chain changes the starch so that it loses many of its original characteristics including its ability to thicken water. Enzymes are naturally occurring and common, and break the sugar chains. Enzymes are found in most living organisms and are easily collected and used as an additive in hydraulic fracturing fluids. Once the enzyme breaker is added to the fracturing fluid it slowly breaks down the guar starch or guar gum. This reduces the thickness of the carrying fluid (breaks it) which results in a thinner fluid dropping and slipping away from the proppant. When this occurs only the water follows the steel production plumbing back to surface when the pump pressure is released. The breaker enzyme is fragile and it needs specific conditions to remain active. It needs food, the guar gum, and the environmental conditions to sustain it. Several hundred meters into the ground the conditions are very hostile and not suited to enzyme survival. As long as the enzyme can do its job and break down the thickness of the fluid prior to deteriorating its job is completed. To enhance fluid flow back to surface it is common practice to add soap or surfactant to the 14

fluid. Soap reduces the surface tension of water which lets the water slip out of the formation without forming water bridges or blocks across the propped openings. When a Fracturing Fluid contains additives to thicken, control clay swelling, breaking the fluid and a surfactant for better fluid recovery, it is very advantageous to add a gas. Using gas as an additive will reduce the amount or quantity of additives required by reducing the amount of water needed to transport proppant into the formation. Because the gas is under pressure it helps push the water back out of the formation treated. Much like a can of pop after being shaken up and opened, the gas expands as the pressure is released propelling the thinned water back to the surface to be collected. Adding gasses – or in the case of carbon dioxide a liquid – reduces the water-clay contact and further prevents the swelling of clays or formation damage to occur. Water comes in a variety of chemical compositions. Variations in water composition cause industry to work with different chemicals to counterbalance the issues caused by the water itself. The biggest concern is bacteria in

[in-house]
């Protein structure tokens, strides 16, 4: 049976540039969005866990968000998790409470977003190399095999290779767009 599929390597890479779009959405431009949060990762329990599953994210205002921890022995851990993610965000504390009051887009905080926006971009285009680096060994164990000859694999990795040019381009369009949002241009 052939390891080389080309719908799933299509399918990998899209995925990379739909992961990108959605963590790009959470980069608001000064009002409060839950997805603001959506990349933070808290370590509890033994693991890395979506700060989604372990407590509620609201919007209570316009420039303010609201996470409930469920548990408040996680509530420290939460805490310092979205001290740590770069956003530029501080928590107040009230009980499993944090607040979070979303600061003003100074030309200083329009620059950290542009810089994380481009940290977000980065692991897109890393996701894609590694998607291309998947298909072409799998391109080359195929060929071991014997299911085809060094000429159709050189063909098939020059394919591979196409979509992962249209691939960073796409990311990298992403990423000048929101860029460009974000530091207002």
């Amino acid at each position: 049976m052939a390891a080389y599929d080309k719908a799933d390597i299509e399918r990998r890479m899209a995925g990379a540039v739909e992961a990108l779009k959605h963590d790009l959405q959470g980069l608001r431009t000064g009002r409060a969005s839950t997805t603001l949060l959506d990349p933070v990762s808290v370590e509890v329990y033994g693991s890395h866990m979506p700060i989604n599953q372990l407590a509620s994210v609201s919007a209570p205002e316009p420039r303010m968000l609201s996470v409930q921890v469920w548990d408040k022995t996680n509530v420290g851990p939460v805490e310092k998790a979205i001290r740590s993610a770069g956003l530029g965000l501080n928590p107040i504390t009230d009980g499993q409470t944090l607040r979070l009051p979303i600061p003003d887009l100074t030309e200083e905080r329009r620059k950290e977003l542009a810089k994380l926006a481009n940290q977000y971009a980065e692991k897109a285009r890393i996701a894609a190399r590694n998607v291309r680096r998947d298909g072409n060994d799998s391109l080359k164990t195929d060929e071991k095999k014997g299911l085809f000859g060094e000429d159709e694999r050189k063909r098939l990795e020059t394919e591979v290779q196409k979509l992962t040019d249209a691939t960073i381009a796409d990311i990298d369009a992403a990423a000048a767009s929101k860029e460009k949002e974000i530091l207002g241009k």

the water. In an environment that is warm and wet, sulphate reducing bacteria can multiply and quickly turn a “sweet” well, relatively pure for production purposes, into a sour gas well through the bacterial production of highly toxic hydrogen sulphide. Other types of bacteria can produce corrosive acids, slimes, and other undesirable compounds that plug up the reservoir. Bacteria must be controlled, and most municipalities in North America use chlorine in water treatment to kill bacteria. This is a highly regulated process and is constantly monitored by regulators. Using domestic water supplies from treatment plants for industrial purposes does occur, but where possible fracturing fluids will be generated from water sources close to where the work is being conducted. These sources are most often fresh water, but they also contain all the bacteria, algae, decaying organic matter, sediments and anything else that is present in the water body. To stay ahead of the biological growth that can quickly accumulate in a holding tank, it is prudent practice to add a biocide to the tank. These biocides are powerful but are limited in both quantity and effectiveness, and after 2-3 days many biocides are completely used up. Re-treatment can be

required if the water is not used in that time frame. As with any process, science and technology drive innovation quickly. In a few short years innovation results in new designs that result in better and easier tools to address human interests. Similarly the hydraulic fracturing industry has also pushed to advance technology and each service company works with scientists and chemical suppliers to develop leading-edge fluids to meet operator and public demands. Because of the intense competition between companies fluid systems are trade secrets. To summarize: Hydraulic Fracturing Fluids need to have unique characteristics so they can travel multiple kilometres from surface into the reservoir while retaining their core properties, and within a short time change back into water for the return multiple kilometre trip to surface. They commonly contain all or some combination of: Water, thickener and a friction reducer, clay swelling suppressant, breaker, water friction reducer/ bubble maker/ water reducing support entity, thickening and more clay control gas, bug and bacteria killer and commonly some sort of proppant, usually sand.